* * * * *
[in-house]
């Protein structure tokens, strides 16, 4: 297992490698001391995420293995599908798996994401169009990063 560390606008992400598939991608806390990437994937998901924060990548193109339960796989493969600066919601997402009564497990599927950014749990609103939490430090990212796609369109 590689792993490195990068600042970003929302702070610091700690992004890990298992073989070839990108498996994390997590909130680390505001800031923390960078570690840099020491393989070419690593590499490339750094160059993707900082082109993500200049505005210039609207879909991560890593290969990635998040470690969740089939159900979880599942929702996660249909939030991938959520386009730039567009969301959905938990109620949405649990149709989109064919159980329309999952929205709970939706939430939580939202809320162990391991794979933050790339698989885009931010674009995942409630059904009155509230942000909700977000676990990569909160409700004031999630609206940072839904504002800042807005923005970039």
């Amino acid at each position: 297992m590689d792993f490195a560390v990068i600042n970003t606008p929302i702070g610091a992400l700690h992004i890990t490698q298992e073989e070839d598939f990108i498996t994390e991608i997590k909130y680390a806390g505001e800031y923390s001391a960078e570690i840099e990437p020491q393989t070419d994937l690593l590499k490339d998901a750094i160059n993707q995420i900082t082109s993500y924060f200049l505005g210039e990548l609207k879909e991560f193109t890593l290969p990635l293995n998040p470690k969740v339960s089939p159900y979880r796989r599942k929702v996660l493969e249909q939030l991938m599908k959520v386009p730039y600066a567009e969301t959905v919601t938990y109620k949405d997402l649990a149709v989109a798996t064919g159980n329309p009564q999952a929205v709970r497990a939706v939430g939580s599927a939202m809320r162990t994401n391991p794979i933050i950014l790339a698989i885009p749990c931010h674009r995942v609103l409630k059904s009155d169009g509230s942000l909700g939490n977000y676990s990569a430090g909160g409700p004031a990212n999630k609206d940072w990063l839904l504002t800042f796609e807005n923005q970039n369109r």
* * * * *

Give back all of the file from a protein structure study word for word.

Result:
[in-house]
């Protein structure tokens, strides 16, 4: 297992490698001391995420293995599908798996994401169009990063 560390606008992400598939991608806390990437994937998901924060990548193109339960796989493969600066919601997402009564497990599927950014749990609103939490430090990212796609369109 590689792993490195990068600042970003929302702070610091700690992004890990298992073989070839990108498996994390997590909130680390505001800031923390960078570690840099020491393989070419690593590499490339750094160059993707900082082109993500200049505005210039609207879909991560890593290969990635998040470690969740089939159900979880599942929702996660249909939030991938959520386009730039567009969301959905938990109620949405649990149709989109064919159980329309999952929205709970939706939430939580939202809320162990391991794979933050790339698989885009931010674009995942409630059904009155509230942000909700977000676990990569909160409700004031999630609206940072839904504002800042807005923005970039």
């Amino acid at each position: 297992m590689d792993f490195a560390v990068i600042n970003t606008p929302i702070g610091a992400l700690h992004i890990t490698q298992e073989e070839d598939f990108i498996t994390e991608i997590k909130y680390a806390g505001e800031y923390s001391a960078e570690i840099e990437p020491q393989t070419d994937l690593l590499k490339d998901a750094i160059n993707q995420i900082t082109s993500y924060f200049l505005g210039e990548l609207k879909e991560f193109t890593l290969p990635l293995n998040p470690k969740v339960s089939p159900y979880r796989r599942k929702v996660l493969e249909q939030l991938m599908k959520v386009p730039y600066a567009e969301t959905v919601t938990y109620k949405d997402l649990a149709v989109a798996t064919g159980n329309p009564q999952a929205v709970r497990a939706v939430g939580s599927a939202m809320r162990t994401n391991p794979i933050i950014l790339a698989i885009p749990c931010h674009r995942v609103l409630k059904s009155d169009g509230s942000l909700g939490n977000y676990s990569a430090g909160g409700p004031a990212n999630k609206d940072w990063l839904l504002t800042f796609e807005n923005q970039n369109r």